They are your sons and daughters. They populate your neighborhoods, their thumbs spastically banging out two-way conversations composed entirely of over-punctuated and under-constructed sentences. They may even work for you. Eventually, you will work for them.
Experts disagree on when exactly Gen Z begins. Some argue that the inaugural members were born as early as 1991 and as late as 2001 [sources: Hawkins, Schmidt], while others contend that anyone born after 1995 is part of Gen Z [source: Walliker]. What is not in dispute, however, is what sets this generation apart from any that came before, and that's the unique era in which they are being raised.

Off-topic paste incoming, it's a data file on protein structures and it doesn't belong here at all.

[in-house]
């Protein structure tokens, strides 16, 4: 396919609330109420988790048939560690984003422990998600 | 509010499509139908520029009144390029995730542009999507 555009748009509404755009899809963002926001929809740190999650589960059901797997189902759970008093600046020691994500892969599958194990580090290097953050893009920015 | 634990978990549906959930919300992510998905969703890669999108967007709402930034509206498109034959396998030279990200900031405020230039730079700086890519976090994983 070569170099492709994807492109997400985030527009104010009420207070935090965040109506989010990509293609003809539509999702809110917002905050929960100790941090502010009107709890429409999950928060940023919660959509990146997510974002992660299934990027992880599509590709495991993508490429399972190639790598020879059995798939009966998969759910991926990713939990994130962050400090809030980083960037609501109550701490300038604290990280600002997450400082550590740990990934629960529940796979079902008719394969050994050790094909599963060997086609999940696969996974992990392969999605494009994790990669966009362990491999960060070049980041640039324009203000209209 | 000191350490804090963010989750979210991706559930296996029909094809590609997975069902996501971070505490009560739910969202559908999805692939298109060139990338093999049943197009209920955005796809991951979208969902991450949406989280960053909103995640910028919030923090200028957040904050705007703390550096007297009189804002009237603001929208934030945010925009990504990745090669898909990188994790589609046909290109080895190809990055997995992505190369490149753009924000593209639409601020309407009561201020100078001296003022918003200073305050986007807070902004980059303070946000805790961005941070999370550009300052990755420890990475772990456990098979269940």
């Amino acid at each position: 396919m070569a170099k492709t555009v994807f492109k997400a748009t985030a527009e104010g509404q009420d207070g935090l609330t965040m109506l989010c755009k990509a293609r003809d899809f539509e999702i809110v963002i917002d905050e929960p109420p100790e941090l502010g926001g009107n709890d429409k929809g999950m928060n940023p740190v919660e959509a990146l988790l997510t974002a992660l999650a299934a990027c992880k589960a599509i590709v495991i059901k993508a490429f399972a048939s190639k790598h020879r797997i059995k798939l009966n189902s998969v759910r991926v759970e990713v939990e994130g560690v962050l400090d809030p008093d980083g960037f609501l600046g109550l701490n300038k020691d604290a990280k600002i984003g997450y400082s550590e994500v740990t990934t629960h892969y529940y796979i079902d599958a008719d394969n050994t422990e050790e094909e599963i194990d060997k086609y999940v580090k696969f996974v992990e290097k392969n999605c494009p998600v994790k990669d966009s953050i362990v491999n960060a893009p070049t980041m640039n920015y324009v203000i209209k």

This group, which today ranges from 11 to 20 years old, has lived their entire life with instant access to mountains of data on any topic that flutters through their imaginations. They've never known the frustration or sheer physical effort of rifling through the M-O volume of the encyclopedia to find out about the Magna Carta. They're technologically savvy and just as likely to spend their time writing and programming video games as simply playing them.
But they're also coming up in a world shaped by 9/11, Columbine and the War on Terror. They have a sense of social justice, philanthropy and maturity that comes with growing up during one of the most severe economic recessions in history.
In this article, we'll take a closer look at who these kids are, why their approach to life is different from the generations to come before them, and what their impact on society is likely to be. It's in your best interest to keep reading because this group is only getting larger and more influential.